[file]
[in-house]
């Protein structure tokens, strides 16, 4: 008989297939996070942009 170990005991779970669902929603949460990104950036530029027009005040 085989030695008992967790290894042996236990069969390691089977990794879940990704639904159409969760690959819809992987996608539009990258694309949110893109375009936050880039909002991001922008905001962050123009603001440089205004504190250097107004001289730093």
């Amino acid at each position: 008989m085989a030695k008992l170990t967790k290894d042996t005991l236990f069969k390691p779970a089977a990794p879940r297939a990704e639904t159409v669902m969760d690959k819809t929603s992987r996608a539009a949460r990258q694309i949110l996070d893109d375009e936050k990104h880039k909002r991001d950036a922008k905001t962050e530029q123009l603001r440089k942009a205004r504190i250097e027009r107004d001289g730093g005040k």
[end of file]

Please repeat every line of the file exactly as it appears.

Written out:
[in-house]
């Protein structure tokens, strides 16, 4: 008989297939996070942009 170990005991779970669902929603949460990104950036530029027009005040 085989030695008992967790290894042996236990069969390691089977990794879940990704639904159409969760690959819809992987996608539009990258694309949110893109375009936050880039909002991001922008905001962050123009603001440089205004504190250097107004001289730093």
């Amino acid at each position: 008989m085989a030695k008992l170990t967790k290894d042996t005991l236990f069969k390691p779970a089977a990794p879940r297939a990704e639904t159409v669902m969760d690959k819809t929603s992987r996608a539009a949460r990258q694309i949110l996070d893109d375009e936050k990104h880039k909002r991001d950036a922008k905001t962050e530029q123009l603001r440089k942009a205004r504190i250097e027009r107004d001289g730093g005040k």